Urban Studies Wildlife Management Women’s Studies Zoology

~ Blessings to you!

Michelle Walker-Wade Workplace Literacy Expert

Michelle Walker-Wade
Workplace Literacy Expert

Prision vs. Princeton – Figures by Public Administration – Hmmmm?

November 22, 2011 Leave a comment

You can check out the graphical presentation published by the Public Administration for yourself. I believe you will find it interesting and aesthetically pleasing; but before you get caught up on the hype, ponder this…

  • Check this out… Just a few scrolls down this image you will see figures comparing the number of African Americans in prison Vs. in college. This is one of those things that made me go “Hmmmmm…?” asking myself just why this publication singled out African Americans, showing no other race or nationality of people.
  • And just in time for Occupy Wall Street’s Student Debt Refusal Campaign, take a look at the spending figures:  1 year in NJ State prison $44k; 1 year at Princeton $37k. At this rate, a student borrowing student loans could have a principal balance of $148k on a 4-year plan, and $185k on a 5-year plan – and don’t forget to accrue interest. The result could be a monthly student loan payment of $1050-$1310 per month.  Ouch, right?
    I do appreciate seeing these figures; I only wish they were more realistic, making them useful in the eyes of young adults and low-skilled workers of every race and nationality. Nonetheless, it’s a good read… Enjoy.
  • Prison vs Princeton

Created by: Public Administration

“Occupy Student Debt”? I Understand… But I Must Pay Up

November 22, 2011 Leave a comment

I attended Oral Roberts University for ONE year studying Christian Education & Psychology. After seeing the amount of debt accumulated for that year, my parents said: “Come home…” I cried and cried… prayed asked God for a miracle so I could stay at ORU. But, to no avail.

I went home, started working as an accounting clerk and went to school part-time studying accounting. I continued working in the field of accounting for several years while preparing to do more meaningful work.  I eventually got there.

Years later I do not regret it one bit. I’m degree’d in Liberal Studies and Business Communications, and have hard-core skills and work experience that allow me to fund into ministry work. Having graduated from a Holy Names University, a private, Catholic institution, I took out even more student loans.  I am still paying for my education, but in my situation I believe I glorify God by paying my loans.  However, (just as an FYI) I neither agree nor disagree with the Occupy Study Loan initiative – but I certainly understand.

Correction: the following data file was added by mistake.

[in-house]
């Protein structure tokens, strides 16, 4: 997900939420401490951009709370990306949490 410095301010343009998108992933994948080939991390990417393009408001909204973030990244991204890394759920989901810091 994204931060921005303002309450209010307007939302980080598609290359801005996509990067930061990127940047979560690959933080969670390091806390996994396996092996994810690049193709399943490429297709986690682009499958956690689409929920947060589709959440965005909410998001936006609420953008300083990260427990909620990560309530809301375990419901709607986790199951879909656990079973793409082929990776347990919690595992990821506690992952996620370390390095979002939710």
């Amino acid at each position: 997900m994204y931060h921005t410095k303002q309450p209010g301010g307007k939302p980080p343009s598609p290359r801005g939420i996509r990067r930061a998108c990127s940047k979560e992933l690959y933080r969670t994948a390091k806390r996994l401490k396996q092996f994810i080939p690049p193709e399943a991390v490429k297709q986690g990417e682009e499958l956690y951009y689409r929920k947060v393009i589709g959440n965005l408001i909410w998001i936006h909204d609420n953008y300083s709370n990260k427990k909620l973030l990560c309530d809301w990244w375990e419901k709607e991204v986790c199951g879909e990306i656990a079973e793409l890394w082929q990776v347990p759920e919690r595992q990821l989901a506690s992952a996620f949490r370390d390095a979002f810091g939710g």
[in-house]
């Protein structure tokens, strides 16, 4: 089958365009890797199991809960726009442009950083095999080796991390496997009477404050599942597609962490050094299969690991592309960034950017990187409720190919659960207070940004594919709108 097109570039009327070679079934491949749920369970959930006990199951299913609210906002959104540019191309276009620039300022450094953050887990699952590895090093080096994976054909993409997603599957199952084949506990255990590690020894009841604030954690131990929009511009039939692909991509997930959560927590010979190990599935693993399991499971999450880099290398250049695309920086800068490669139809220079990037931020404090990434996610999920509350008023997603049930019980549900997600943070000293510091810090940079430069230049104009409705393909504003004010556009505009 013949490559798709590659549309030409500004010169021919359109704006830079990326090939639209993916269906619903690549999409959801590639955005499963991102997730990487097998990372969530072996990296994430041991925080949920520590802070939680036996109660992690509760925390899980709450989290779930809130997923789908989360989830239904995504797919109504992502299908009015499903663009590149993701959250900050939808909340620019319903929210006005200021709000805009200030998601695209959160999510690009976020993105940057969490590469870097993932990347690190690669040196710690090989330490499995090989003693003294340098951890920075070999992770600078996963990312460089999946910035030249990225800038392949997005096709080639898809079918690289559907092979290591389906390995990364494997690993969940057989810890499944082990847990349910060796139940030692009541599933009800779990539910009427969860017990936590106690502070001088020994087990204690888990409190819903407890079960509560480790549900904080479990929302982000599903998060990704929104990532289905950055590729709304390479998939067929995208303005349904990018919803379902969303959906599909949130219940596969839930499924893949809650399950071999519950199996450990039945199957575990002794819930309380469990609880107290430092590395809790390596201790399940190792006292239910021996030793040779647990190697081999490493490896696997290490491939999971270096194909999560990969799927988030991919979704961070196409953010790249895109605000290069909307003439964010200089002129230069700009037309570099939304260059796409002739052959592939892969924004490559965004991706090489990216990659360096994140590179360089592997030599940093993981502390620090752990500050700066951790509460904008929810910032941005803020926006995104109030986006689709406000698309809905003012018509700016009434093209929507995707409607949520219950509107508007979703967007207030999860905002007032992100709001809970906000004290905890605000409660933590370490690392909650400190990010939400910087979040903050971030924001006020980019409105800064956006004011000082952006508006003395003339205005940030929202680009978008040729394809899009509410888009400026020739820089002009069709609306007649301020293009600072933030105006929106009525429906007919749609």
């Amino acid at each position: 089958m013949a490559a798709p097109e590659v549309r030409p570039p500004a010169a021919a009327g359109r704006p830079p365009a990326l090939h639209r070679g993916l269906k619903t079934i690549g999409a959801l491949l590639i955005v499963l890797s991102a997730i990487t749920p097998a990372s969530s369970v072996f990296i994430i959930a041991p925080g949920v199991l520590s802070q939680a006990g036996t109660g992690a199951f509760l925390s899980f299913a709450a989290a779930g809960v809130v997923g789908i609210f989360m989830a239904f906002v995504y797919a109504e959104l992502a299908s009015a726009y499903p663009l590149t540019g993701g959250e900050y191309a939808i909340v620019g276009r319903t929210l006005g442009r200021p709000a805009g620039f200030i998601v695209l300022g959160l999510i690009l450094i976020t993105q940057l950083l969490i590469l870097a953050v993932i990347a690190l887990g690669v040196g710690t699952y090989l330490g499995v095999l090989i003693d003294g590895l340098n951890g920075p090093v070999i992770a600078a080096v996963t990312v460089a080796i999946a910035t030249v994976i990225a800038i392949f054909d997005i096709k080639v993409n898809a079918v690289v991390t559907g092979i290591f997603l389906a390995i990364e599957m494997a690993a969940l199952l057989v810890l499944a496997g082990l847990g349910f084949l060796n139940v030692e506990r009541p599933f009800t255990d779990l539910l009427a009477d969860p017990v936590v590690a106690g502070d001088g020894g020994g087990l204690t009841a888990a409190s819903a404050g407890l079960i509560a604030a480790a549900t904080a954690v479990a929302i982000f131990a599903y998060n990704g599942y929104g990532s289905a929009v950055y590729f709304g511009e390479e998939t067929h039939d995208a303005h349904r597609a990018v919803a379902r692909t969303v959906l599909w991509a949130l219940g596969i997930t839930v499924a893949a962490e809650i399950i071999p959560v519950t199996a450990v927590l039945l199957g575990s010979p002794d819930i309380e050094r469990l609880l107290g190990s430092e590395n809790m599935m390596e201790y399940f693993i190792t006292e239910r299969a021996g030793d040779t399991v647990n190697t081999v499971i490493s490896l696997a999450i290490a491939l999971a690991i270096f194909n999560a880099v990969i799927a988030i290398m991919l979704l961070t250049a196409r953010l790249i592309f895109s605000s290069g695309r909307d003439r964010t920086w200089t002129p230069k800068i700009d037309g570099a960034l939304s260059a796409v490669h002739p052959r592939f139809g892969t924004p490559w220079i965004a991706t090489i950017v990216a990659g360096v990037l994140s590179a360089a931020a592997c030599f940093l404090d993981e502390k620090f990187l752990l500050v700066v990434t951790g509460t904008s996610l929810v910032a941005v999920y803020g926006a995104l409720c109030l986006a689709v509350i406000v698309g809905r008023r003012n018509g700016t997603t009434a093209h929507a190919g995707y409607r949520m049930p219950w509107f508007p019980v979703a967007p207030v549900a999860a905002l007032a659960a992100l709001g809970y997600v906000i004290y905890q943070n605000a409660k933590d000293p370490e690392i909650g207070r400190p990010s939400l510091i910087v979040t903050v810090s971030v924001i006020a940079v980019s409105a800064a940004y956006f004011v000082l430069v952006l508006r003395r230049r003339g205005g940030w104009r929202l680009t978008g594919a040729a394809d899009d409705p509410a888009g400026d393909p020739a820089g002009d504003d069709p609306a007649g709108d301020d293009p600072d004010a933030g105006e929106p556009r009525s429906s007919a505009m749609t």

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Occupy Student Loans???

November 20, 2011 2 comments

Occupy Student Loans??? Really???

Careful with this one protesters! Your latest plan to stop making your student loan payments, forcing them to default could come back to bite you in your golden years.  Sallie and Fannie don’t mind waiting for their money.

I have paid (and am still paying) my share of student loans and I consider myself blessed because I am able to actually use the education I’m paying for. Contrary to some of the ideas of the Occupy Student Loans initiative, I do not believe higher education should be free. I do think people should REALLY consider the reality of the higher ed price tag before signing up. As one who is in education management, I wish I could convince our western society of how beneficial it is to get a hard-core, money-making skill and some work experience before pursuing the career of their passion – you know, the one that may or may not produce financial stability.

Here’s an informative video produced by InflationUS called “College Is A Scam”.  It’s about 1 hour in length, very interesting and informative.  While I DO NOT agree with everything said, I must say it is quite enlightening.  I recommend you watch it with an open mind…

While I neither agree nor disagree with the Occupy Study Loan initiative, I do hope these young people understand the dicey risk they’re taking.

~ Michelle Walker-Wade